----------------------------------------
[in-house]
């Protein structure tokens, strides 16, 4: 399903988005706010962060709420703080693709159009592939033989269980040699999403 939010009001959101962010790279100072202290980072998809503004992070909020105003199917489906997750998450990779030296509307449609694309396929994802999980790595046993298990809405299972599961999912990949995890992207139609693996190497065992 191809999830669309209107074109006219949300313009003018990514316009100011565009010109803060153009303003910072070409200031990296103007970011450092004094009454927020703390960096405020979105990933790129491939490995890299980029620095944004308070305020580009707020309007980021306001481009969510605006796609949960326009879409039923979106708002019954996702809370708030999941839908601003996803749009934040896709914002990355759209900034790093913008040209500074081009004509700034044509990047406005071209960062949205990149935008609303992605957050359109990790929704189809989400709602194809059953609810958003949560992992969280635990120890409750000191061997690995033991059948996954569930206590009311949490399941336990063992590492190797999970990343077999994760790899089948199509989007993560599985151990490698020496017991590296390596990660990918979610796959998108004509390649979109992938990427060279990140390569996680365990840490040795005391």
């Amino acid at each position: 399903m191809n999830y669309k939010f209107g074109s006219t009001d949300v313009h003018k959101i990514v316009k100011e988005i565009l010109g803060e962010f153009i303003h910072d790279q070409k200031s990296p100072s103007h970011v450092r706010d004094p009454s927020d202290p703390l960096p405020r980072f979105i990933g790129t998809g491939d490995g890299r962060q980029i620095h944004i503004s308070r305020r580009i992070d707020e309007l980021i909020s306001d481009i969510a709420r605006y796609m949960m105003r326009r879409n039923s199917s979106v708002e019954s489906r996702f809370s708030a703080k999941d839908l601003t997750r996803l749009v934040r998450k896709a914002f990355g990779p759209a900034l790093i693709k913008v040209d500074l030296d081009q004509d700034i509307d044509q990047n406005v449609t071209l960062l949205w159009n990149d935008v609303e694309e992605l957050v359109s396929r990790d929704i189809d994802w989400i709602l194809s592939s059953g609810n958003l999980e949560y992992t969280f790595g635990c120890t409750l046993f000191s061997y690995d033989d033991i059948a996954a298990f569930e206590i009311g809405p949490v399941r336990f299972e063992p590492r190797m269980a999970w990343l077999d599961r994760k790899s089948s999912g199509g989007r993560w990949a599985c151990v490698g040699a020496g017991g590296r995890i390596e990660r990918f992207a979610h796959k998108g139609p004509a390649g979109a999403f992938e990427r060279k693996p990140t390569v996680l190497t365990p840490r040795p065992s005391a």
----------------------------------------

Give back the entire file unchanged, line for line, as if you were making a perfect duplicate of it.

[in-house]
């Protein structure tokens, strides 16, 4: 399903988005706010962060709420703080693709159009592939033989269980040699999403 939010009001959101962010790279100072202290980072998809503004992070909020105003199917489906997750998450990779030296509307449609694309396929994802999980790595046993298990809405299972599961999912990949995890992207139609693996190497065992 191809999830669309209107074109006219949300313009003018990514316009100011565009010109803060153009303003910072070409200031990296103007970011450092004094009454927020703390960096405020979105990933790129491939490995890299980029620095944004308070305020580009707020309007980021306001481009969510605006796609949960326009879409039923979106708002019954996702809370708030999941839908601003996803749009934040896709914002990355759209900034790093913008040209500074081009004509700034044509990047406005071209960062949205990149935008609303992605957050359109990790929704189809989400709602194809059953609810958003949560992992969280635990120890409750000191061997690995033991059948996954569930206590009311949490399941336990063992590492190797999970990343077999994760790899089948199509989007993560599985151990490698020496017991590296390596990660990918979610796959998108004509390649979109992938990427060279990140390569996680365990840490040795005391």
């Amino acid at each position: 399903m191809n999830y669309k939010f209107g074109s006219t009001d949300v313009h003018k959101i990514v316009k100011e988005i565009l010109g803060e962010f153009i303003h910072d790279q070409k200031s990296p100072s103007h970011v450092r706010d004094p009454s927020d202290p703390l960096p405020r980072f979105i990933g790129t998809g491939d490995g890299r962060q980029i620095h944004i503004s308070r305020r580009i992070d707020e309007l980021i909020s306001d481009i969510a709420r605006y796609m949960m105003r326009r879409n039923s199917s979106v708002e019954s489906r996702f809370s708030a703080k999941d839908l601003t997750r996803l749009v934040r998450k896709a914002f990355g990779p759209a900034l790093i693709k913008v040209d500074l030296d081009q004509d700034i509307d044509q990047n406005v449609t071209l960062l949205w159009n990149d935008v609303e694309e992605l957050v359109s396929r990790d929704i189809d994802w989400i709602l194809s592939s059953g609810n958003l999980e949560y992992t969280f790595g635990c120890t409750l046993f000191s061997y690995d033989d033991i059948a996954a298990f569930e206590i009311g809405p949490v399941r336990f299972e063992p590492r190797m269980a999970w990343l077999d599961r994760k790899s089948s999912g199509g989007r993560w990949a599985c151990v490698g040699a020496g017991g590296r995890i390596e990660r990918f992207a979610h796959k998108g139609p004509a390649g979109a999403f992938e990427r060279k693996p990140t390569v996680l190497t365990p840490r040795p065992s005391a």